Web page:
create a plugin meta file - sparrow.json


=item *

upload a plugin with the help of C<sparrow plg upload> command


=back


=head2 Get registered on SparrowHub

Go to L<https://sparrowhub.org/sign_up|https://sparrowhub.org/sign_up> and create an account


=head2 Generate a token

Login into SparrowHub, go to Profile page and hit "Regenerate Token" on  L<https://sparrowhub.org/token|https://sparrowhub.org/token>  page.


=head2 Setup sparrowhub.json

Once your get you token, setup a sparrowhub credentials on the machine where you are going upload plugin from:

    $ cat ~/sparrowhub.json
    
    {
        "user"  : "melezhik",
        "token" : "ADB4F4DC-9F3B-11E5-B394-D4E152C9AB83"
    }

B<I<NOTE!>> Another way to provide SparrowHub credentials is to set C<$sph_user> and C<$sph_token> environment variables:

    $ export sph_user=melezhik 
    $ export sph_token=ADB4F4DC-9F3B-11E5-B394-D4E152C9AB83


=head2 Create a plugin meta file sparrow.json

Sparrow.json file holds plugin  meta information required for plugin gets uploaded to SparrowHub.

Create sparrow.json file and place it in a plugin root directory:

    {
        "name": "df-check",
        "version": "0.1.1",
        "plugin_type" : "outthentic"
        "description" : "elementary file system checks using df utility report ",
        "url" : "https://github.com/melezhik/df-check",
    }

This is description of sparrow.json parameters:

=over

=item *

name - plugin name.


=back

Only symbols `a-zA-Z1-9_-.' are allowable in plugin name. This parameter is obligatory, no default value.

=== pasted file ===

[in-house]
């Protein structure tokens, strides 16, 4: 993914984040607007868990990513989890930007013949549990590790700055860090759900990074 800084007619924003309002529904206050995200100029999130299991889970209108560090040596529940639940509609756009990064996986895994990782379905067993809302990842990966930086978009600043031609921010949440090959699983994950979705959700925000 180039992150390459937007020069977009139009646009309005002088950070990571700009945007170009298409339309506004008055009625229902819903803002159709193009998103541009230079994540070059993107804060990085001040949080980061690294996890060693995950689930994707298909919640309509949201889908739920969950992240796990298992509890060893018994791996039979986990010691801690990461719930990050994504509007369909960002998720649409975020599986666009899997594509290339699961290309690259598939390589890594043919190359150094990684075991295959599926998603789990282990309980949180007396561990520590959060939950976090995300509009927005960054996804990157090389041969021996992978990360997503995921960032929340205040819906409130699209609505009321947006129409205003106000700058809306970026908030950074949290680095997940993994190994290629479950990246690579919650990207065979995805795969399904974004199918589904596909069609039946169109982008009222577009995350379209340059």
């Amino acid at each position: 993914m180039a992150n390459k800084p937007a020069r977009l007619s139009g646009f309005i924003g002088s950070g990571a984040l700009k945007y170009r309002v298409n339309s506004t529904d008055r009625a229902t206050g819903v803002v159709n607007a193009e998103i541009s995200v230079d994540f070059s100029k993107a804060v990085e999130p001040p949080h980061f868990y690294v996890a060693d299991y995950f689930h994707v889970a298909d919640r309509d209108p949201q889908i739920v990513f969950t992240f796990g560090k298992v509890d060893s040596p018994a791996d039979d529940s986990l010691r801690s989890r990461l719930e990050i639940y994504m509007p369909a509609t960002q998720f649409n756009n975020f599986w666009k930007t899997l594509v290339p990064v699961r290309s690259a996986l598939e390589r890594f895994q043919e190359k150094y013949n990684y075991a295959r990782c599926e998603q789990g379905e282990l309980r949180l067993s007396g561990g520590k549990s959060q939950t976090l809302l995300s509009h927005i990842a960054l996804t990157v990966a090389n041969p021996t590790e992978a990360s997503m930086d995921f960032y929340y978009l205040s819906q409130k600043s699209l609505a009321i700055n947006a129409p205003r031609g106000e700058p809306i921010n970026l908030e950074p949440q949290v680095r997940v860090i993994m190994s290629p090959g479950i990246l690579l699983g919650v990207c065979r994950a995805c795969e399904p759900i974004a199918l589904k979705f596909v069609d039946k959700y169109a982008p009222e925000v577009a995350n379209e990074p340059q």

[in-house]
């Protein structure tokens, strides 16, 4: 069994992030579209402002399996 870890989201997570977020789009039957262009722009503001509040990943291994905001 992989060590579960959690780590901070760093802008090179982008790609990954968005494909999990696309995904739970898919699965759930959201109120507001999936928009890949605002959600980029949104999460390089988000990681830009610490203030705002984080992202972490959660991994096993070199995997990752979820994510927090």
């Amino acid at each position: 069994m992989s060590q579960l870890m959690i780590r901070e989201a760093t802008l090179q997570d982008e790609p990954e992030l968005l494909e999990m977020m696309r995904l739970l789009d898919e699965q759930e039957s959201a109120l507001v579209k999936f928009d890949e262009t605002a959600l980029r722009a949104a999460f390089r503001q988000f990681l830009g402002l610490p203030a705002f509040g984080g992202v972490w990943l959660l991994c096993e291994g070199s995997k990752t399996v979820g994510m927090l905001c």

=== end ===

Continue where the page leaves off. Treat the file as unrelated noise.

=over

=item *

version - Perl version string.


=back

This parameter is obligatory. A detailed information concerning version syntax could be find here - L<https://metacpan.org/pod/distribution/version/lib/version.pm|https://metacpan.org/pod/distribution/version/lib/version.pm>

=over

=item *

plugin_type - one of two - C<outthentic|swat> - sets plugin internal runner.


=back

This parameter is obligatory. Default value is C<outthentic>. 

=over

=item *

url - a plugin web site http URL


=back

This parameter is optional and could be useful when you want to refer users to plugin documentation site.

=over

=item *

description - a short description of a plugin.


=back

This one is optional, but very appreciated.

=over

=item *

python_version - sets Python language version.


=back

If you install pip modules targeted for Python3 you may set python_version in sparrow.json file:

    python_version : 3

That makes C<sparrow plg install> command use C<pip3> ( not C<pip> ) to install dependencies by requirements.txt file

=over

=item *

sparrow_version - sets minimal version of Sparrow required by plugin.


=back

This is mostly useful for Sparrow developers. Some plugins may rely on the latest versions of Sparrow and
couldn't run correctly on the older versions, to avoid any confusion plugins developers may declare
a minimum version of Sparrow so that if the target machine does have it an exception will be raised
instead of plugin execution when C<sparrow plg run> command is invoked.


=head2 Upload plugin

=over

=item *

Install sparrow client on your machine

$ cpanm Sparrow



=item *

Go to directory where your plugin source code at and say: